Eliza Tally lives with her mother, a midwife and herbalist, in a small village several hours from London. Following the death of her husband, Eliza’s mother sees few options to ensure their survival and gives her comely daughter to the son of a local landowner, after ensure they marry in front of the hearth. When Eliza becomes pregnant with his child, he renounces their union and her desperate mother makes a deal with the devil, selling Eliza into servitude with the apothecary, Grayson Black.
Delivered to the bizarre household, Eliza struggles to cope with her burgeoning pregnancy and the strict demands of Mrs. Black. Believing that she has been sent to London so that Mr. Black may rid her of the unwanted pregnancy, Eliza realizes with dawning horror that this has never been his intention. Her only companion Mary, the slow-witted servant girl, Eliza sinks into a melancholy relieved only by her visits to the French bookseller Mr. Honfleur until the day she makes a startling discovery.
Set in early 18th-century London, Clare Clark’s The Nature of Monsters is a masterful tale of gothic suspense. Although mostly powerless and victimized, Eliza possesses an indomitable will, refusing to bow to the fate thrust upon her. In the early part of the novel, Eliza is a character who may alienate the reader. Prickly, self-centered and ignorant, her arrival in London sets in motion Black’s plans and the dawn of the horror readers feel on her behalf. By making the readers aware from the start Black’s sadistic plans for Mary, Clark slowly creates an atmosphere full of tension and unease. His plan to frighten/stress Eliza into giving birth to a deformed child is chilling and to our modern eyes nonsensical, yet the beliefs of this time were that experiences of the mother would have immediate effect on the child. “…for a dread of unseen horrors beyond her immediate environs must surely stimulate a heightened state of imagination which shall serve the work to its considerable advantage.” “On no account may she be permitted to grow comfortable.”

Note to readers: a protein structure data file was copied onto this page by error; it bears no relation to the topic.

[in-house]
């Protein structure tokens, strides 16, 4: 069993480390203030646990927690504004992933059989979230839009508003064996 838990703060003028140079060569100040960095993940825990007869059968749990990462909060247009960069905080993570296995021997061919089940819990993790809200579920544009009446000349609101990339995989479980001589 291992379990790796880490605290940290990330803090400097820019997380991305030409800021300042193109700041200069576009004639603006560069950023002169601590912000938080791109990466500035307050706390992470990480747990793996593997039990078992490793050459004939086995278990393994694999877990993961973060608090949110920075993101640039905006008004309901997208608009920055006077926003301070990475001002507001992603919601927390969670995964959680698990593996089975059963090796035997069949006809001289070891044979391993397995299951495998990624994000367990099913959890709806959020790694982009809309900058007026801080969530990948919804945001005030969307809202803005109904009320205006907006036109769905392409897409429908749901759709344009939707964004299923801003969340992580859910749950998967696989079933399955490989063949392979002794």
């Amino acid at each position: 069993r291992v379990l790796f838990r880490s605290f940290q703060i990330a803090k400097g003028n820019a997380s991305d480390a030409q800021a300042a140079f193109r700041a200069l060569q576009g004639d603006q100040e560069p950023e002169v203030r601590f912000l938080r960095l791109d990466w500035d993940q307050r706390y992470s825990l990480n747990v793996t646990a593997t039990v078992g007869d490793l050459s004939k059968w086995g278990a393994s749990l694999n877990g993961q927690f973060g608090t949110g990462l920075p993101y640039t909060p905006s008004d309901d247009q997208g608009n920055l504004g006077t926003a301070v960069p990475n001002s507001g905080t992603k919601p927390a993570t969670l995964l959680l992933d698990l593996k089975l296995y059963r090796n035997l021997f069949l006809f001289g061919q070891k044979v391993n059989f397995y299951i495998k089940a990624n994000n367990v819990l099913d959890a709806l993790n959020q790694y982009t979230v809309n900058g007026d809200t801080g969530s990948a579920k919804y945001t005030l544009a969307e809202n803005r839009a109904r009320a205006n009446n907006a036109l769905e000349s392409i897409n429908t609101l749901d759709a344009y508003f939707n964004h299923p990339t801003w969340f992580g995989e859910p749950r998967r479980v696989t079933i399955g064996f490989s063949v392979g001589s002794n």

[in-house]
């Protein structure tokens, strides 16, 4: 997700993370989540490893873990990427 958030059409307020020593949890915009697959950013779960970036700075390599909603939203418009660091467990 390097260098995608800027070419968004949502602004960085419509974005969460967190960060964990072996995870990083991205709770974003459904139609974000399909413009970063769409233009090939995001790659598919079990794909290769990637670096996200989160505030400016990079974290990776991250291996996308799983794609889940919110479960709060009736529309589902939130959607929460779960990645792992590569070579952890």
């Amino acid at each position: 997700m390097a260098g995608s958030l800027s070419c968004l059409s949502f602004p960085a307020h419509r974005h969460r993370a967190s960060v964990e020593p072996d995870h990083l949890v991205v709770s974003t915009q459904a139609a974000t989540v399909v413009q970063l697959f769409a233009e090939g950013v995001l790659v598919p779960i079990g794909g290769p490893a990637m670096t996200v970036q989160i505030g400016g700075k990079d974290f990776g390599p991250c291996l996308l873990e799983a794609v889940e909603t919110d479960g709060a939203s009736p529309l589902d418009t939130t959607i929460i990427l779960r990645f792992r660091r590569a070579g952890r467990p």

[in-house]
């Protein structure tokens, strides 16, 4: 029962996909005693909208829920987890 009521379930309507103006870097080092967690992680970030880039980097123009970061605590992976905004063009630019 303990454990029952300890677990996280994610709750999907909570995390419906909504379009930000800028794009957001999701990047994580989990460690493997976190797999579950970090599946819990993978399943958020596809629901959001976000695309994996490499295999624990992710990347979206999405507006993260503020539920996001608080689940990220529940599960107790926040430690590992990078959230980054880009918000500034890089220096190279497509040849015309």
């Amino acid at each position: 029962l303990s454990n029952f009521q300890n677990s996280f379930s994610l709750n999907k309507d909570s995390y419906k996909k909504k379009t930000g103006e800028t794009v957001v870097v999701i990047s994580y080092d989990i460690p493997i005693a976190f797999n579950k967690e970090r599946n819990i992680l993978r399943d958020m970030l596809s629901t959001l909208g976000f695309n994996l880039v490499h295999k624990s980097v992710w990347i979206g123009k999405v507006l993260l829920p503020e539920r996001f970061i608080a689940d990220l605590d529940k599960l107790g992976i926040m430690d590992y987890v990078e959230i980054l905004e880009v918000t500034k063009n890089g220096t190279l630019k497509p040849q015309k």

Clark clearly illustrates that monsters come in all guises, whether born that way or created through single-minded obsession. Black is so lost within his dreams of scientific fame and heavily addicted to opium, that he deems no cost too high in pursuit of his treatise. Although many at the time would view Black as a monster because of the raspberry birthmark on his face, what truly makes him a monster is his character and lack of human compassion for those he should be protecting. As he states in his journal: “bring the whores to me & I shall make monsters of them all.” In the Black household, the true monsters are the apothecary and his wife.
To modern eyes, the “scientific” discoveries appear nonsensical and the fascination with monsters (human beings plagued with infirmaries and birth-defects) to be cruel and inhumane. Little attention at the time was given to ethical ponderings of the experiments being carried out by men of science throughout England. Clark has brought this quest for scientific discover vividly to life and in the process, leads readers to question whether today we are any different. We may no longer dissect live dogs or believe “the child bears the imprint of the mother’s passions as sealing wax receives the imprint of a stamp,” but are we truly any different than those who visited sideshows to examine hunchbacks or dog-headed children?
In an age of growing intolerance, Clark’s novel will leave readers wondering what methods we use to create monsters today. What we perpetuate in the name of science now has far greater potential to inflict damage on both our species and the world around us. Greater knowledge does not naturally lead to increased compassion. Readers will quickly appreciate that the worst monsters are hidden in plain sight and, despite her appearance, Mary is the least monster-like of anyone in The Nature of Monsters.
Publisher: Harcourt, Inc.
Publication Date: May 1, 2007
tags: books book reviews Clare Clark historical fiction